I’m honoring my needs and doing what’s important to me. I’ve spent a lifetime ignoring my own needs and sacrificing things that were important to me just to make other people happy… and you know what? They still wanted more. Even though I instinctively knew that I was violating the First Principle of Joy, I felt like I couldn’t help myself. The happiness of those around me was more important than my own joy. It was only after I understood that I was approaching the subject of joy backwards that I started to take responsibility for my own happiness. In the process, I discovered the freedom to do my greatest good and the people around me wound up being happier too.

I remind myself that negative reactions are about the other person and not about me. This is an extension of #4. Have you ever dealt with a customer who, no matter what you do to make them happy, refuses be satisfied? Or perhaps you’ve dealt with a family member or a friend who has done the same thing. If you have, it helps to understand that they have their own issues they’re going through. I found that it’s easier to deal with unhappy people when I accept that I can’t think for them, nor can I live their lives for them. That’s something they have to do on their own. Once I accept that simple fact, it’s easier to remind myself that their reactions are a reflection of their thoughts and whatever it is they’re going through.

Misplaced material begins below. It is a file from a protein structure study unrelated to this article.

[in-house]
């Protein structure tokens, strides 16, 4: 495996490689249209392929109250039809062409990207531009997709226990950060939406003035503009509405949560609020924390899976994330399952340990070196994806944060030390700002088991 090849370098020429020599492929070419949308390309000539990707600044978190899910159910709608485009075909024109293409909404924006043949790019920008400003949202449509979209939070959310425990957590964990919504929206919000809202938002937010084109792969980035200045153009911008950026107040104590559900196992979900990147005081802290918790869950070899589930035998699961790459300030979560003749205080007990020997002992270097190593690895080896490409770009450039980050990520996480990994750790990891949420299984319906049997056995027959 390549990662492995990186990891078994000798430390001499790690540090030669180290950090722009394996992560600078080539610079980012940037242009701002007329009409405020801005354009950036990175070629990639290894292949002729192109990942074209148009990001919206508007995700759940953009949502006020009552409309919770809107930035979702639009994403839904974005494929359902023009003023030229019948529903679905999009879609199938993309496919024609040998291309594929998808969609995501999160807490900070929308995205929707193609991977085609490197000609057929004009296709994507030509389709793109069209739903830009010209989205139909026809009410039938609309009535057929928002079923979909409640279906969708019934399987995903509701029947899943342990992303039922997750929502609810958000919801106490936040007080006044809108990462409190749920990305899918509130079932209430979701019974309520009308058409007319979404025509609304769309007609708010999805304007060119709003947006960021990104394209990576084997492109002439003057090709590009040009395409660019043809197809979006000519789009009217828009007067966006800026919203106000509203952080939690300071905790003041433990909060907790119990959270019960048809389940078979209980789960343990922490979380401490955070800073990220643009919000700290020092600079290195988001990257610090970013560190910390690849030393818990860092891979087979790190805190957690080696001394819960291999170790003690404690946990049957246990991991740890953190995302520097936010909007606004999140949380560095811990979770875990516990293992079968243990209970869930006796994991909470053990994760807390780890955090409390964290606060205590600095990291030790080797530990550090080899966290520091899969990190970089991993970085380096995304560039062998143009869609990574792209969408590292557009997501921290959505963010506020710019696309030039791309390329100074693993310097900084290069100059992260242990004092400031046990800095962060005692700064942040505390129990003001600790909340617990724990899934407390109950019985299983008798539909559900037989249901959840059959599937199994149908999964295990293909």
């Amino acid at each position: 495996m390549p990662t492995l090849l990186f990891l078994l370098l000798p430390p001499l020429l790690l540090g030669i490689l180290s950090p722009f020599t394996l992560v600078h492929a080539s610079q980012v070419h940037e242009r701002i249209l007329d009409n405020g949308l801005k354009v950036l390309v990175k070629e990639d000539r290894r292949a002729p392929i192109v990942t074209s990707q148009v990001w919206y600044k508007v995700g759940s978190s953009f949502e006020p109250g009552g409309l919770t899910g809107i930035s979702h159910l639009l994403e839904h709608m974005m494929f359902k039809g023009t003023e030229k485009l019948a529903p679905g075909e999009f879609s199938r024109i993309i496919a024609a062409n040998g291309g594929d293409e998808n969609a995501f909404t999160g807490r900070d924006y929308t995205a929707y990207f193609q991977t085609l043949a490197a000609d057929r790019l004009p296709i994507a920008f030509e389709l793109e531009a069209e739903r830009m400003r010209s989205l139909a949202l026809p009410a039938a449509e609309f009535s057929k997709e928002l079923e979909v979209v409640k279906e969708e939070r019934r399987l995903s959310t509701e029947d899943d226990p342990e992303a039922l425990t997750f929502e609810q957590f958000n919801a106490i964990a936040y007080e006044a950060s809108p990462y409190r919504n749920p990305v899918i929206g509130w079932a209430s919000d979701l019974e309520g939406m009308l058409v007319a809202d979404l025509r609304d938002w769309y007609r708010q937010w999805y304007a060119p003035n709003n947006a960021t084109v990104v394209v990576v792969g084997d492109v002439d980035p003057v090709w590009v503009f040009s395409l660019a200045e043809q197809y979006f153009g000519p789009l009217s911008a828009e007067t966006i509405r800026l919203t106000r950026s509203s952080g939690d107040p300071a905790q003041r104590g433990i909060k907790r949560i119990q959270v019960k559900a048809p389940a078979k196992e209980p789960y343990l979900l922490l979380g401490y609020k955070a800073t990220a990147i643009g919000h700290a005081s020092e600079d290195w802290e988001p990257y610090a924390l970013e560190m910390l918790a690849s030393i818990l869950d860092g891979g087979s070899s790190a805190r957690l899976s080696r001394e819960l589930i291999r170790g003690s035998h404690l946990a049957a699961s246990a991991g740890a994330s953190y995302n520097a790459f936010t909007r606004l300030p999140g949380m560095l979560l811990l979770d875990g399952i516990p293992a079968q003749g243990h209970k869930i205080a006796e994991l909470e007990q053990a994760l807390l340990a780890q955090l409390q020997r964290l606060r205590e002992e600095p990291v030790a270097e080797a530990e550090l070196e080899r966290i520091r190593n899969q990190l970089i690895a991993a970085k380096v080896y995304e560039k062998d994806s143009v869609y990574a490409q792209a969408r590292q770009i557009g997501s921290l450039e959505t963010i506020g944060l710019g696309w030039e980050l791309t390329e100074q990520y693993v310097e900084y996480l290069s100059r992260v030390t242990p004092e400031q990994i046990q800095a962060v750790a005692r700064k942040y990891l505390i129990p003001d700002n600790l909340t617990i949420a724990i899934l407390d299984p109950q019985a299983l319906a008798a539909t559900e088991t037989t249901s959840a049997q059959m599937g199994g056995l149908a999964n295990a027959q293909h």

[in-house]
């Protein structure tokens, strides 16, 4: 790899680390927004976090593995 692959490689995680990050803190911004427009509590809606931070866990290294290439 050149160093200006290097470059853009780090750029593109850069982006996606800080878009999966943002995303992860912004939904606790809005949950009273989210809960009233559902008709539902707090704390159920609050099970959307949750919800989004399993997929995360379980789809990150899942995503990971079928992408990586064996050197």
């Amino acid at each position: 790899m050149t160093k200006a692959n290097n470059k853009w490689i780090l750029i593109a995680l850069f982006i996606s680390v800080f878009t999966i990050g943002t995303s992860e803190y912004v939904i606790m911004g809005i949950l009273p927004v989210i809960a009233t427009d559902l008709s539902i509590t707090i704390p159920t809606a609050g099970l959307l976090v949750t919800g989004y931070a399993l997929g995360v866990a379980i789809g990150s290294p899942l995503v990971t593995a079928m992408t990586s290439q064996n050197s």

This list is by no means a complete one, but it does reflect the most important lessons from the past year. I share it with the intent of making 2017 an even better year than the last one. I also want to hold myself accountable for my continued growth and evolution. If the things I learned happen to help others, then great. But if they don’t, then that’s fine too. I’m gonna keep doing what I’m doing no matter what.


About the Author

Appio Hunter, a.k.a. The Emotion Emancipator, is a personal development coach, energy worker, author, and inspirational speaker. He holds certifications as a Happiness Champion and Infinite Possibilities Trainer.

Appio is a self-described crusader for joy. His work blends multiple disciplines to show everyone how they can embrace their personal power and experience clarity, emotional freedom, balance, inner peace, and joy every day. He is also co-host of the weekly podcast Real Men Feel along with his good friend and fellow coach Andy Grant. You can learn more about Appio at AppioHunter.com.

Perfection in Imperfection

I used to be a perfectionist. I’m talking OCD-type perfectionist. I’ve heard people say that perfectionism is a guy thing, but I’m inclined to believe that it’s a human “thing.” I haven’t bothered to see if there are any studies that suggest which gender is more inclined toward perfectionism, but a very un-scientific, random sampling of people I know suggests that there may be some anecdotal truth to what I’ve heard.